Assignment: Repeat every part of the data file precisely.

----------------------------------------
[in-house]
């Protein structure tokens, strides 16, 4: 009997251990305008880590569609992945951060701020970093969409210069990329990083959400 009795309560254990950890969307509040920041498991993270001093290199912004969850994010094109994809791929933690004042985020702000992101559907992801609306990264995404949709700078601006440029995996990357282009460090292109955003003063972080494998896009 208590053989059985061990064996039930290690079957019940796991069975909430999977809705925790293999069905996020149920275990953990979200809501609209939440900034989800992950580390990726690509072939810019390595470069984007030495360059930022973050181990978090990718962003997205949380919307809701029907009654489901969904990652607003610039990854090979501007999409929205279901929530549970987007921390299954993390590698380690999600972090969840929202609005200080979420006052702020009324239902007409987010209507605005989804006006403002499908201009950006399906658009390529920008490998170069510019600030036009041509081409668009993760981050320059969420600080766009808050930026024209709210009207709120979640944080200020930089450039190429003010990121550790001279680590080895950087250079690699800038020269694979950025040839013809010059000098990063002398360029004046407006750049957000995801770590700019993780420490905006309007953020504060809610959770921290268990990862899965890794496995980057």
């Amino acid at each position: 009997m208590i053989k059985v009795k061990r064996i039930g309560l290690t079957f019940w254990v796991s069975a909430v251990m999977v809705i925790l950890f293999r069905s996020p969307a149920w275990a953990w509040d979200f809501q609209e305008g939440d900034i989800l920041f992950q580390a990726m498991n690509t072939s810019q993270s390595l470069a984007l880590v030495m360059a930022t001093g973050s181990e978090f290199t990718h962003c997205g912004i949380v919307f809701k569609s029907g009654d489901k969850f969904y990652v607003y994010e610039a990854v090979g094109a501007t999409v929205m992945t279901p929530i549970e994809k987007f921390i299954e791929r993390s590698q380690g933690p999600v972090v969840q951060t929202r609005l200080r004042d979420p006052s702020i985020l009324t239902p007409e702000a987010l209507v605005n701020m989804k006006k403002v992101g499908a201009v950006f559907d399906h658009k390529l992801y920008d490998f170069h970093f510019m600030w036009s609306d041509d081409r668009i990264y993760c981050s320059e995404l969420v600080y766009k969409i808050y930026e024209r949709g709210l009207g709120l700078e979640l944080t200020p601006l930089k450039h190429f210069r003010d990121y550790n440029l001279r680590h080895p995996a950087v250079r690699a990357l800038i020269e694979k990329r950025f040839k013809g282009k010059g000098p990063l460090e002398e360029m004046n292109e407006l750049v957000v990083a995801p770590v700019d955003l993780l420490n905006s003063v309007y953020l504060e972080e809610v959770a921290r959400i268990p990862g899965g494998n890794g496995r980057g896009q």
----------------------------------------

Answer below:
[in-house]
């Protein structure tokens, strides 16, 4: 009997251990305008880590569609992945951060701020970093969409210069990329990083959400 009795309560254990950890969307509040920041498991993270001093290199912004969850994010094109994809791929933690004042985020702000992101559907992801609306990264995404949709700078601006440029995996990357282009460090292109955003003063972080494998896009 208590053989059985061990064996039930290690079957019940796991069975909430999977809705925790293999069905996020149920275990953990979200809501609209939440900034989800992950580390990726690509072939810019390595470069984007030495360059930022973050181990978090990718962003997205949380919307809701029907009654489901969904990652607003610039990854090979501007999409929205279901929530549970987007921390299954993390590698380690999600972090969840929202609005200080979420006052702020009324239902007409987010209507605005989804006006403002499908201009950006399906658009390529920008490998170069510019600030036009041509081409668009993760981050320059969420600080766009808050930026024209709210009207709120979640944080200020930089450039190429003010990121550790001279680590080895950087250079690699800038020269694979950025040839013809010059000098990063002398360029004046407006750049957000995801770590700019993780420490905006309007953020504060809610959770921290268990990862899965890794496995980057």
């Amino acid at each position: 009997m208590i053989k059985v009795k061990r064996i039930g309560l290690t079957f019940w254990v796991s069975a909430v251990m999977v809705i925790l950890f293999r069905s996020p969307a149920w275990a953990w509040d979200f809501q609209e305008g939440d900034i989800l920041f992950q580390a990726m498991n690509t072939s810019q993270s390595l470069a984007l880590v030495m360059a930022t001093g973050s181990e978090f290199t990718h962003c997205g912004i949380v919307f809701k569609s029907g009654d489901k969850f969904y990652v607003y994010e610039a990854v090979g094109a501007t999409v929205m992945t279901p929530i549970e994809k987007f921390i299954e791929r993390s590698q380690g933690p999600v972090v969840q951060t929202r609005l200080r004042d979420p006052s702020i985020l009324t239902p007409e702000a987010l209507v605005n701020m989804k006006k403002v992101g499908a201009v950006f559907d399906h658009k390529l992801y920008d490998f170069h970093f510019m600030w036009s609306d041509d081409r668009i990264y993760c981050s320059e995404l969420v600080y766009k969409i808050y930026e024209r949709g709210l009207g709120l700078e979640l944080t200020p601006l930089k450039h190429f210069r003010d990121y550790n440029l001279r680590h080895p995996a950087v250079r690699a990357l800038i020269e694979k990329r950025f040839k013809g282009k010059g000098p990063l460090e002398e360029m004046n292109e407006l750049v957000v990083a995801p770590v700019d955003l993780l420490n905006s003063v309007y953020l504060e972080e809610v959770a921290r959400i268990p990862g899965g494998n890794g496995r980057g896009q």